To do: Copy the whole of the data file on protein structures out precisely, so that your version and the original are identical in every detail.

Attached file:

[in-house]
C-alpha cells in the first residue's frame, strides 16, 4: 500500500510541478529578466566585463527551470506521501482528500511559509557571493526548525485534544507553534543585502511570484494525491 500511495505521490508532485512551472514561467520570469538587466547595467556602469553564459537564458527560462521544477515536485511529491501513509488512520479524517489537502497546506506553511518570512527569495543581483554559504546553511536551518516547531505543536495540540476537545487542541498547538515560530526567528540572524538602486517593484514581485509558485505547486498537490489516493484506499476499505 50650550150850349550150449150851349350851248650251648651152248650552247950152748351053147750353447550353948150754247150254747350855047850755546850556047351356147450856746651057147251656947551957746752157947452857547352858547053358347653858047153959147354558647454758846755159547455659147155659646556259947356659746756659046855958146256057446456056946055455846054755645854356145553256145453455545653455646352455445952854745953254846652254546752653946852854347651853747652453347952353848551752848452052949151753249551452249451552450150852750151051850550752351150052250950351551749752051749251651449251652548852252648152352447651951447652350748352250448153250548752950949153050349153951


[in-house]
C-alpha cells in the first residue's frame, strides 16, 4: 500500500510541478529578466566585463527551470506521501482528500511559509557571493526548525485534544507553534543585502511570484494525491 500511495505521490508532485512551472514561467520570469538587466547595467556602469553564459537564458527560462521544477515536485511529491501513509488512520479524517489537502497546506506553511518570512527569495543581483554559504546553511536551518516547531505543536495540540476537545487542541498547538515560530526567528540572524538602486517593484514581485509558485505547486498537490489516493484506499476499505 50650550150850349550150449150851349350851248650251648651152248650552247950152748351053147750353447550353948150754247150254747350855047850755546850556047351356147450856746651057147251656947551957746752157947452857547352858547053358347653858047153959147354558647454758846755159547455659147155659646556259947356659746756659046855958146256057446456056946055455846054755645854356145553256145453455545653455646352455445952854745953254846652254546752653946852854347651853747652453347952353848551752848452052949151753249551452249451552450150852750151051850550752351150052250950351551749752051749251651449251652548852252648152352447651951447652350748352250448153250548752950949153050349153951